Yet Another Reason to Teach Manners
David Brooks, author of The Social Animal: The Hidden Sources of Love, Character and Achievement has provided us with a key to the future well being of our children.
We choose partners in life, both for mates and socially, who are similar to us in ethnic, social, religious, economic, and educational backgrounds. Brooks sites a study from the 1950s that showed that even geographical proximity is a keen factor in choices for life partners.
54% of the marriage applications applied for in Columbus, Ohio were by people who lived within 16 blocks of each other
The study showed that 54% of the marriage applications applied for in Columbus, Ohio were by people who lived within 16 blocks of each other.
If proximity and similarity are primary influences relating to whether we are chosen as a spouse or even an employee, how do we overcome the bonds from which we were raised? Apparently, among other things, manners are a make-it or break-it for a successful life full of upward mobility. The importance of being “in the know” when it comes to conformity to social standards is nothing new.
It’s a theme told throughout literature and is dramatized repeatedly on the big screen. From Eliza Doolittle in George Bernard Shaw’s Pygmalion to Julia Roberts in Pretty Woman, the story remains the same. It is nearly impossible to become upwardly mobile without an understanding of the behavioral codes to the upper echelons.
The concept of behavioral coding is not even specific to those of us who are “civilized”. Behavioral codes are seen throughout nature and are a significant aspect in mating rituals. From turtles to birds, there are specific behavioral codes that signify that a mate is a good match.
Consider, for example, the Bowerbird. The male Bowerbird will spend a significant amount of his time constructing and decorating his bower, or habitat, in order to attract a mate.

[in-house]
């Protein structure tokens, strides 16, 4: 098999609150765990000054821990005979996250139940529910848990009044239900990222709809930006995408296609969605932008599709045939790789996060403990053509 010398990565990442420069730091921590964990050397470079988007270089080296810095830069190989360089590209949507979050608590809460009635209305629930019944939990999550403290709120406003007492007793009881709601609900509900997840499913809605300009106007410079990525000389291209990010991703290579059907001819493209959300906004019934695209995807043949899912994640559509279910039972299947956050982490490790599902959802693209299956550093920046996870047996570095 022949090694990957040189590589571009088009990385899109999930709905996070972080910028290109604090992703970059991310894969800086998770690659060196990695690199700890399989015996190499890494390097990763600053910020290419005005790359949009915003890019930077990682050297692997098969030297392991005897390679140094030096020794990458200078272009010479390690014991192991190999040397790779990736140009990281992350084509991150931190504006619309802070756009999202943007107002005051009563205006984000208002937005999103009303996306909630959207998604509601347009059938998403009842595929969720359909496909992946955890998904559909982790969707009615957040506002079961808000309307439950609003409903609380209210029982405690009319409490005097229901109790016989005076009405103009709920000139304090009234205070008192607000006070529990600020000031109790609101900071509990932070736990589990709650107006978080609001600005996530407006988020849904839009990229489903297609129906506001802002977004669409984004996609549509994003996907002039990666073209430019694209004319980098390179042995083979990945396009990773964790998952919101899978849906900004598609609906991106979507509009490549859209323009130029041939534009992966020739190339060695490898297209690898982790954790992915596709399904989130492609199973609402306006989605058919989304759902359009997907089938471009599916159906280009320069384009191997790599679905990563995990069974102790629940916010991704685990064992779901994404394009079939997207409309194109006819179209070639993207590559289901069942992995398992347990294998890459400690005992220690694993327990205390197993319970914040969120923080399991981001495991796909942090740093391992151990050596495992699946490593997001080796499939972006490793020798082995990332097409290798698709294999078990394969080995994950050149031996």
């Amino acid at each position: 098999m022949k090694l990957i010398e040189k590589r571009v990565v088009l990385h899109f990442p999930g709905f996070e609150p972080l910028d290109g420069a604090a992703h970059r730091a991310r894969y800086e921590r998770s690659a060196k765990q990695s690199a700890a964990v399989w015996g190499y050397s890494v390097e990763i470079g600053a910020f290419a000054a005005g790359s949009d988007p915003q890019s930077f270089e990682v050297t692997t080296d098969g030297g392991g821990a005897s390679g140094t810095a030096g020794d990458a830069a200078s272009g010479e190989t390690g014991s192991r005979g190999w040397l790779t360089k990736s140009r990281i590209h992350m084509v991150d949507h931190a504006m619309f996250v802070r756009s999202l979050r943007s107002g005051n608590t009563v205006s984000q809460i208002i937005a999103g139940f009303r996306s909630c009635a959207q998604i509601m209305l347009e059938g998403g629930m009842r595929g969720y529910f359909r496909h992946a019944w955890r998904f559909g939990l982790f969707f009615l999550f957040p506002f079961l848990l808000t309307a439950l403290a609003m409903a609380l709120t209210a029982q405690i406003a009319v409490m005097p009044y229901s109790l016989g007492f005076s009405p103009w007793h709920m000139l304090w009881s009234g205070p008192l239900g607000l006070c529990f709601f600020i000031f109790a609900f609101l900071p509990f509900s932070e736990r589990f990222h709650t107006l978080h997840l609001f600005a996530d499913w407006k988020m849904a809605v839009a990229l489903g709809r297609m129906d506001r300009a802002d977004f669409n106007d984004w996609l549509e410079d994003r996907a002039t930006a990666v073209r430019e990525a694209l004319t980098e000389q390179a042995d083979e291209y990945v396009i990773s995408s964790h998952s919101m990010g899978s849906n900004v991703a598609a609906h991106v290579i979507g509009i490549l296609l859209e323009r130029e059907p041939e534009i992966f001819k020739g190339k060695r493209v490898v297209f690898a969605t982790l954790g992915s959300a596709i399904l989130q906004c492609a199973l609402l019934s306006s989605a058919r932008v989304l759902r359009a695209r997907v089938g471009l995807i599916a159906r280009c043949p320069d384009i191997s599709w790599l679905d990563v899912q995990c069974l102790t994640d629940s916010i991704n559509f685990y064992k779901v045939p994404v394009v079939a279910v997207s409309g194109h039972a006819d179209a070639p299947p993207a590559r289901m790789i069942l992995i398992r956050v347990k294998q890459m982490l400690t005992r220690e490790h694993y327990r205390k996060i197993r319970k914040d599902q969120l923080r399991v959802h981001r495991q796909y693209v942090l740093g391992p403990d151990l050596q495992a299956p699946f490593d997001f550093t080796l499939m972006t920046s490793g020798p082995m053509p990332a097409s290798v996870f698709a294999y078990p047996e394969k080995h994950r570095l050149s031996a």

The male bird places objects that hold visual interest, such as shiny and textured shells, within the bower to capture the attention of a female. The bird is specific about his choices, and will remove excess pieces in the bower that he did not place there.
Interestingly, the cleverest and distinguished of the bowerbirds, those with a high mating success rate, even create depth and optical illusion interest to their designs to keep the attention of the females.
This behavior distinguishes the successful bowerbird from less successful birds the same way watching someone climb into a Lamborghini will hold our attention significantly longer than watching that same person get into a Nissan.
Behavioral codes have been used throughout time to signal caste systems, class, position, and status. During the United States Civil War, if a soldier from the north suspected that he was encountering an undercover spy from his army, he would slowly remove his cap with one hand, pass it from down and around to his other hand, and eventually place it on his head with his other hand.
If the other soldier responded in kind, removing his hat with the opposite hand and flowing through the same set of motions, the identification was established and key pieces of strategic information could be passed from spy to army. This is similar to the ways in which social groups can identify each other.